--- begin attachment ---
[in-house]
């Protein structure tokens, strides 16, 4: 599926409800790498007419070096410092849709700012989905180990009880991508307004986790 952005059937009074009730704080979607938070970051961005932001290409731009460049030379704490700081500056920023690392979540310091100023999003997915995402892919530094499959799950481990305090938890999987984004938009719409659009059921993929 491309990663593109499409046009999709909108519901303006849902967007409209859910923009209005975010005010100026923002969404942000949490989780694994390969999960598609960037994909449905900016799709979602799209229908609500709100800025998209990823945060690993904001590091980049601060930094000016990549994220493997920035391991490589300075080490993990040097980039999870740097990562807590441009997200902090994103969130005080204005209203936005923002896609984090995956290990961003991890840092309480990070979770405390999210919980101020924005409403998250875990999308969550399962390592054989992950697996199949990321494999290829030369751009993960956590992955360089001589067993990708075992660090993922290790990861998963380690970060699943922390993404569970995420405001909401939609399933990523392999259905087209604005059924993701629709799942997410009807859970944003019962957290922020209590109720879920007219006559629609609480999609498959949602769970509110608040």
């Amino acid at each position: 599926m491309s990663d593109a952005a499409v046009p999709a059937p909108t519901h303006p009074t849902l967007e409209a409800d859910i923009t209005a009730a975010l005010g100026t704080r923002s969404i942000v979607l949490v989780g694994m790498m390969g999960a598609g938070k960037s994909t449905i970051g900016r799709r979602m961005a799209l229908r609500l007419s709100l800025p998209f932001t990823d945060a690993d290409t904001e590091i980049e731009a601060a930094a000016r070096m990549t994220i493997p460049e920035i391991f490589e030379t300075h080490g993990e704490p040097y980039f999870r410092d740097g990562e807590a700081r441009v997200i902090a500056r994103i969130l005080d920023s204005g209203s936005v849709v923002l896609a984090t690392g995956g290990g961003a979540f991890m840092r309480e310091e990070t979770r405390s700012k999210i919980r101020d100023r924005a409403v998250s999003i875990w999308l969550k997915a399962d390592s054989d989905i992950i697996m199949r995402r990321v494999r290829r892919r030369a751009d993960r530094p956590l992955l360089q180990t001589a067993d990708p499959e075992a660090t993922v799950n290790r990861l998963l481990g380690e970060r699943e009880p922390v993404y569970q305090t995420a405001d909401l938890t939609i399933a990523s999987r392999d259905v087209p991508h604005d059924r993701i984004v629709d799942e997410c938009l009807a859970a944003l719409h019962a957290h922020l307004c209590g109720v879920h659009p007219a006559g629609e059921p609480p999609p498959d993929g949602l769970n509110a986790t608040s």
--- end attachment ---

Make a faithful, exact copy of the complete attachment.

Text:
[in-house]
């Protein structure tokens, strides 16, 4: 599926409800790498007419070096410092849709700012989905180990009880991508307004986790 952005059937009074009730704080979607938070970051961005932001290409731009460049030379704490700081500056920023690392979540310091100023999003997915995402892919530094499959799950481990305090938890999987984004938009719409659009059921993929 491309990663593109499409046009999709909108519901303006849902967007409209859910923009209005975010005010100026923002969404942000949490989780694994390969999960598609960037994909449905900016799709979602799209229908609500709100800025998209990823945060690993904001590091980049601060930094000016990549994220493997920035391991490589300075080490993990040097980039999870740097990562807590441009997200902090994103969130005080204005209203936005923002896609984090995956290990961003991890840092309480990070979770405390999210919980101020924005409403998250875990999308969550399962390592054989992950697996199949990321494999290829030369751009993960956590992955360089001589067993990708075992660090993922290790990861998963380690970060699943922390993404569970995420405001909401939609399933990523392999259905087209604005059924993701629709799942997410009807859970944003019962957290922020209590109720879920007219006559629609609480999609498959949602769970509110608040």
């Amino acid at each position: 599926m491309s990663d593109a952005a499409v046009p999709a059937p909108t519901h303006p009074t849902l967007e409209a409800d859910i923009t209005a009730a975010l005010g100026t704080r923002s969404i942000v979607l949490v989780g694994m790498m390969g999960a598609g938070k960037s994909t449905i970051g900016r799709r979602m961005a799209l229908r609500l007419s709100l800025p998209f932001t990823d945060a690993d290409t904001e590091i980049e731009a601060a930094a000016r070096m990549t994220i493997p460049e920035i391991f490589e030379t300075h080490g993990e704490p040097y980039f999870r410092d740097g990562e807590a700081r441009v997200i902090a500056r994103i969130l005080d920023s204005g209203s936005v849709v923002l896609a984090t690392g995956g290990g961003a979540f991890m840092r309480e310091e990070t979770r405390s700012k999210i919980r101020d100023r924005a409403v998250s999003i875990w999308l969550k997915a399962d390592s054989d989905i992950i697996m199949r995402r990321v494999r290829r892919r030369a751009d993960r530094p956590l992955l360089q180990t001589a067993d990708p499959e075992a660090t993922v799950n290790r990861l998963l481990g380690e970060r699943e009880p922390v993404y569970q305090t995420a405001d909401l938890t939609i399933a990523s999987r392999d259905v087209p991508h604005d059924r993701i984004v629709d799942e997410c938009l009807a859970a944003l719409h019962a957290h922020l307004c209590g109720v879920h659009p007219a006559g629609e059921p609480p999609p498959d993929g949602l769970n509110a986790t608040s």